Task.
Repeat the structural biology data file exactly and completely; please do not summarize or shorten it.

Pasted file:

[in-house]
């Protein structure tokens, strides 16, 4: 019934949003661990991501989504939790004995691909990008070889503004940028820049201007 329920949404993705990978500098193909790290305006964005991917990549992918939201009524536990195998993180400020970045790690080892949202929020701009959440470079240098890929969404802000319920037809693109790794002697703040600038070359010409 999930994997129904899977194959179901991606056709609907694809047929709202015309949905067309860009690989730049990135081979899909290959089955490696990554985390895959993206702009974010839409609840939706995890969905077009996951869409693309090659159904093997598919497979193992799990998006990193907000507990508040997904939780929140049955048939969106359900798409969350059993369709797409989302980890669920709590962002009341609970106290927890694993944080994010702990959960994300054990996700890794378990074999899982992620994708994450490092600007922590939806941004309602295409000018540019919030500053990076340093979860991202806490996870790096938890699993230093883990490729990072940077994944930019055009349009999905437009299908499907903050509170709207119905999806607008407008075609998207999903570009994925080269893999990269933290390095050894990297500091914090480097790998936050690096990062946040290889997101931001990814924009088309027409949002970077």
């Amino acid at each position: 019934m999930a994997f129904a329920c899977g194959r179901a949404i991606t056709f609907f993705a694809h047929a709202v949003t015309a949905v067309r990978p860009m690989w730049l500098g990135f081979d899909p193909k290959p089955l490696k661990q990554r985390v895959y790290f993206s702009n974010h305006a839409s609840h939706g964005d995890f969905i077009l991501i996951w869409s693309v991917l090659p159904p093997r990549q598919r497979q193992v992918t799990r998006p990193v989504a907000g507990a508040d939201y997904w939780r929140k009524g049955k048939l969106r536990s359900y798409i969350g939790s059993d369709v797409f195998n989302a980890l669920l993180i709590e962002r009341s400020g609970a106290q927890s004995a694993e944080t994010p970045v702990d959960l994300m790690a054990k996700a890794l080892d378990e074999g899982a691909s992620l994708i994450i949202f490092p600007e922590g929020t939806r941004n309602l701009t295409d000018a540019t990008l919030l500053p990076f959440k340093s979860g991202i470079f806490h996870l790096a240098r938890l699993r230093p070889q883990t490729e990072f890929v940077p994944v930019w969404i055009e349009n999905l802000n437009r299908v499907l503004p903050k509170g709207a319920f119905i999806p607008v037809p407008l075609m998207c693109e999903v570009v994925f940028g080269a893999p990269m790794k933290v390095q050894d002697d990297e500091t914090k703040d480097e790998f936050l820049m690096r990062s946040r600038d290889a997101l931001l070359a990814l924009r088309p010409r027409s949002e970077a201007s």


[in-house]
């Protein structure tokens, strides 16, 4: 019934949003661990991501989504939790004995691909990008070889503004940028820049201007 329920949404993705990978500098193909790290305006964005991917990549992918939201009524536990195998993180400020970045790690080892949202929020701009959440470079240098890929969404802000319920037809693109790794002697703040600038070359010409 999930994997129904899977194959179901991606056709609907694809047929709202015309949905067309860009690989730049990135081979899909290959089955490696990554985390895959993206702009974010839409609840939706995890969905077009996951869409693309090659159904093997598919497979193992799990998006990193907000507990508040997904939780929140049955048939969106359900798409969350059993369709797409989302980890669920709590962002009341609970106290927890694993944080994010702990959960994300054990996700890794378990074999899982992620994708994450490092600007922590939806941004309602295409000018540019919030500053990076340093979860991202806490996870790096938890699993230093883990490729990072940077994944930019055009349009999905437009299908499907903050509170709207119905999806607008407008075609998207999903570009994925080269893999990269933290390095050894990297500091914090480097790998936050690096990062946040290889997101931001990814924009088309027409949002970077």
């Amino acid at each position: 019934m999930a994997f129904a329920c899977g194959r179901a949404i991606t056709f609907f993705a694809h047929a709202v949003t015309a949905v067309r990978p860009m690989w730049l500098g990135f081979d899909p193909k290959p089955l490696k661990q990554r985390v895959y790290f993206s702009n974010h305006a839409s609840h939706g964005d995890f969905i077009l991501i996951w869409s693309v991917l090659p159904p093997r990549q598919r497979q193992v992918t799990r998006p990193v989504a907000g507990a508040d939201y997904w939780r929140k009524g049955k048939l969106r536990s359900y798409i969350g939790s059993d369709v797409f195998n989302a980890l669920l993180i709590e962002r009341s400020g609970a106290q927890s004995a694993e944080t994010p970045v702990d959960l994300m790690a054990k996700a890794l080892d378990e074999g899982a691909s992620l994708i994450i949202f490092p600007e922590g929020t939806r941004n309602l701009t295409d000018a540019t990008l919030l500053p990076f959440k340093s979860g991202i470079f806490h996870l790096a240098r938890l699993r230093p070889q883990t490729e990072f890929v940077p994944v930019w969404i055009e349009n999905l802000n437009r299908v499907l503004p903050k509170g709207a319920f119905i999806p607008v037809p407008l075609m998207c693109e999903v570009v994925f940028g080269a893999p990269m790794k933290v390095q050894d002697d990297e500091t914090k703040d480097e790998f936050l820049m690096r990062s946040r600038d290889a997101l931001l070359a990814l924009r088309p010409r027409s949002e970077a201007s």